Image 1 In historic Reformed theology, the moral law has a very important place in the life of the Christian.  One use of the law is that it shows us our sin and drives us to Christ (Rom. 3:20, Gal. 3:23-26).  The law is distinguished from the gospel in that it cannot justify, redeem, or provide a remedy for sin like Christ does in the gospel.  As far as justification goes, the Christian is no longer under the law, but grace (Rom. 6:14); the Christian is not in a covenant of works by which he must earn his salvation, but is in the covenant of grace, where salvation is freely given and received by faith alone (WCF 19.6).

However, Christians do not throw the law out just because it cannot justify us or save us.  On the contrary, the law is a delight to the Christian – it is a lamp in his life to tell him what pleases God and what doesn’t (Ps. 119:105, 174).  The law is of “great use to [true believers] …as a rule of life informing them of the will of God, and their duty, it directs and binds them to walk accordingly” (WCF 19.6).  In fact, the law (as a mirror of sin and as a guide for the Christian life) sweetly complies with the gospel (WCF 19.7).  In Reformed theology, we distinguish between justification and sanctification, but we do not separate the two; a similar statement might be said of the law and the gospel.  Reformed theology is neither legalistic (we distinguish between the law and the gospel) nor antinomian (we also see agreement between the law and the gospel).

Thomas Watson said it like this in his introduction to the Ten Commandments:

“Though the moral law be not a Christ to justify us, it is a rule to instruct us. …We do not say the moral law is a Christ, but it is a star to lead to Christ.  We do not say that it saves, but sanctifies.  They who will not have the law to rule them, shall have the law to judge them.  …The moral law is the copy of God’s will, our spiritual directory.”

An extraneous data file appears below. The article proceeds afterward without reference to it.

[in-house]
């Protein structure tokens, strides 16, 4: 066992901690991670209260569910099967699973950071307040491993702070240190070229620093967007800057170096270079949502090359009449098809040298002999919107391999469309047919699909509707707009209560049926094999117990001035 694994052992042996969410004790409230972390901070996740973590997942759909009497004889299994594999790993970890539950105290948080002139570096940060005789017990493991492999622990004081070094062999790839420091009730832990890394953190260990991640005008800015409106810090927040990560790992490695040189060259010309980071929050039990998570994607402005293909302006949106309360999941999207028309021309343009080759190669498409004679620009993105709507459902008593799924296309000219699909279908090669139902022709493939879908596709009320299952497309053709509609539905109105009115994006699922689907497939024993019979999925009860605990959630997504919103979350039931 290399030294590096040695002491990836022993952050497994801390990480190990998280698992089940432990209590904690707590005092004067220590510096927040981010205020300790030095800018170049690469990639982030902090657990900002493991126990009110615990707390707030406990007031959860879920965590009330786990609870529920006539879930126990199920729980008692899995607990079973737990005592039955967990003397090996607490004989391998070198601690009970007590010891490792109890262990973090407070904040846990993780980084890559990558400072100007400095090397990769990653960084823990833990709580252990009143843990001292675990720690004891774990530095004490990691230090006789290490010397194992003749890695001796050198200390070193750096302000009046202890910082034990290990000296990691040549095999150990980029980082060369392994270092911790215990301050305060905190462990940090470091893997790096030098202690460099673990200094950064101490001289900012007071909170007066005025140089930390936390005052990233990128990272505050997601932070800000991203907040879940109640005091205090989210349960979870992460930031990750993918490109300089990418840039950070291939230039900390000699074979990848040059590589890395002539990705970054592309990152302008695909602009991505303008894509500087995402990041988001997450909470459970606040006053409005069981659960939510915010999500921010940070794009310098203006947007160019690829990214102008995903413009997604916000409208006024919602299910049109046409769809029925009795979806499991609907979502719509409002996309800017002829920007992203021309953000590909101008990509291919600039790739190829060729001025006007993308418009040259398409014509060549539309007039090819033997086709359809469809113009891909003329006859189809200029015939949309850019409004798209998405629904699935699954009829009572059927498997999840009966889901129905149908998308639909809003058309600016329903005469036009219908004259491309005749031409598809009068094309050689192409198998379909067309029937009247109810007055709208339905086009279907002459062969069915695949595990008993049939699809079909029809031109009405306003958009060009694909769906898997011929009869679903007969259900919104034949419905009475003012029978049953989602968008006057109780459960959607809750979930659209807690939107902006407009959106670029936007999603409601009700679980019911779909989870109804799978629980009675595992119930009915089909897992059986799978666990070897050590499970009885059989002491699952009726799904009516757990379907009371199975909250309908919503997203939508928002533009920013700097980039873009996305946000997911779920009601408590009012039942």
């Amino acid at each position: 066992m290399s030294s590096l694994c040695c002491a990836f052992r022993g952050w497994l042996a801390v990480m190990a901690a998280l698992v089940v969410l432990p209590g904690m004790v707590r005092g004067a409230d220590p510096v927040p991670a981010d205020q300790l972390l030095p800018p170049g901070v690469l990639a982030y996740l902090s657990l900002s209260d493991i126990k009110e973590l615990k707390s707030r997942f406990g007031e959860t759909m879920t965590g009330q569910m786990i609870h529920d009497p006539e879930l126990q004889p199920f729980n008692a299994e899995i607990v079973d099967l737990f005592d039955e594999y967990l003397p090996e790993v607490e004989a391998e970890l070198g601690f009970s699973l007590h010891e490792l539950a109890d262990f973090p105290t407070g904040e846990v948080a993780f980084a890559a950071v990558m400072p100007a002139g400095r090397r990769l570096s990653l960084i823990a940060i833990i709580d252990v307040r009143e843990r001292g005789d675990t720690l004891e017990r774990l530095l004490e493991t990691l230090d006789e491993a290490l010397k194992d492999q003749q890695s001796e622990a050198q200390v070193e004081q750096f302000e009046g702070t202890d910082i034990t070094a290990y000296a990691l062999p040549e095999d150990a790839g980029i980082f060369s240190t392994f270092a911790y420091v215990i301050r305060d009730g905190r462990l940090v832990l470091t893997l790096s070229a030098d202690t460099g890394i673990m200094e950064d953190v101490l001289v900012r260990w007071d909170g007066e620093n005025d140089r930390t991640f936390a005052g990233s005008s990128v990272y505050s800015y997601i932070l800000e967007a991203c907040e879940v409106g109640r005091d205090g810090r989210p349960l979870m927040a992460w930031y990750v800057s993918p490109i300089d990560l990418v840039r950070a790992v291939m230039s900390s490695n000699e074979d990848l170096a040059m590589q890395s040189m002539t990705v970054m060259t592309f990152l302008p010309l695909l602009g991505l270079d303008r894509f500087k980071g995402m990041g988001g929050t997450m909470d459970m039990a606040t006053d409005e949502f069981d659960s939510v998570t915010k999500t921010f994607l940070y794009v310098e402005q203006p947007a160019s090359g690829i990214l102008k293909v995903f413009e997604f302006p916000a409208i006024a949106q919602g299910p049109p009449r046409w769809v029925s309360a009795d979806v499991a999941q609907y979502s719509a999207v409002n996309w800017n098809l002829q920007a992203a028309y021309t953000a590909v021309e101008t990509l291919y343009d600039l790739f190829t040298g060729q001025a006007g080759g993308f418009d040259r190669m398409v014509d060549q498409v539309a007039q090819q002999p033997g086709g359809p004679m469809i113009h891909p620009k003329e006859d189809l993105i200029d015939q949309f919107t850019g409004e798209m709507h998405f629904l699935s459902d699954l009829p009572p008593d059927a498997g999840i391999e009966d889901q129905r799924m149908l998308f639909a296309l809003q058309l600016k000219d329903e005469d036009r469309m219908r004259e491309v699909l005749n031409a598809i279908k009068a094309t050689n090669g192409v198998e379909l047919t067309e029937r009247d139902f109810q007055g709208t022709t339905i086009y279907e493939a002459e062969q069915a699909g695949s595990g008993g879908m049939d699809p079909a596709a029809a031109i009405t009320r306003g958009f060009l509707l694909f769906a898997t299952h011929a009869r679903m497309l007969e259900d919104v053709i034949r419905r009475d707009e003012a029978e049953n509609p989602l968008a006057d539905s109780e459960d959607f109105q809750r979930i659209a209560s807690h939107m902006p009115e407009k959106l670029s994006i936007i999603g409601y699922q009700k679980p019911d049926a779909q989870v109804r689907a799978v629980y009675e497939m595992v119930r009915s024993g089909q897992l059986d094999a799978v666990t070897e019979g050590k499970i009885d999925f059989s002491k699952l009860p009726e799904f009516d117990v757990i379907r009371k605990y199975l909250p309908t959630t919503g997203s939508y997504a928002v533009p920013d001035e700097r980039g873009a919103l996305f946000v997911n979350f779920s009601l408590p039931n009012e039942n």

“The moral law requires obedience, but gives no strength (as Pharaoh required brick, but gave no straw), but the gospel gives strength; it bestows faith on the elect, it sweetens the law, it makes us serve God with delight.” …Though the moral law is not our Savior, it is our guide.  Though it is not a ‘foedus’, a covenant of life, yet it is a ‘norma’, a rule of life.” …They who will not have the law to rule them, shall never have the gospel to save them.”

John Colquhoun made these similar statements in his book under the subheading, “The Agreement Between the Law and the Gospel”:

“The law, as a covenant of works and a rule of life, demands nothing of sinners but what is offered and promised in the gospel; and in the gospel everything is freely promised and offered to them which the law, in any of its forms, requires of them.  …While it [the gospel] reveals and offers righteousness to satisfy the law as a covenant, it promises and offers strength to obey the law as a rule. …Thus, in general, the law and the gospel agree together or mutually subserve each other.”

“Whatever the law requires, the gospel, in the most abundant measure, supplies. …The law in the hand of the Spirit renders the grace of the gospel precious and desirable in the eyes of convinced sinners; and this grace, when it is received, makes the law salutary and pleasing to them.  …What the law as a rule of life binds [Christians] to perform, the grace of the gospel constrains and enables them to do so.”

“When a man spiritually discerns and sincerely loves the grace of the gospel, at the same time he sees and loves the holiness of the law.  The consequence will be that he will sincerely and cheerfully obey the law.  …Everyone, then, who knows by experience the boundless grace of the gospel will perform sincere, cheerful, and constant obedience to the law as a rule.”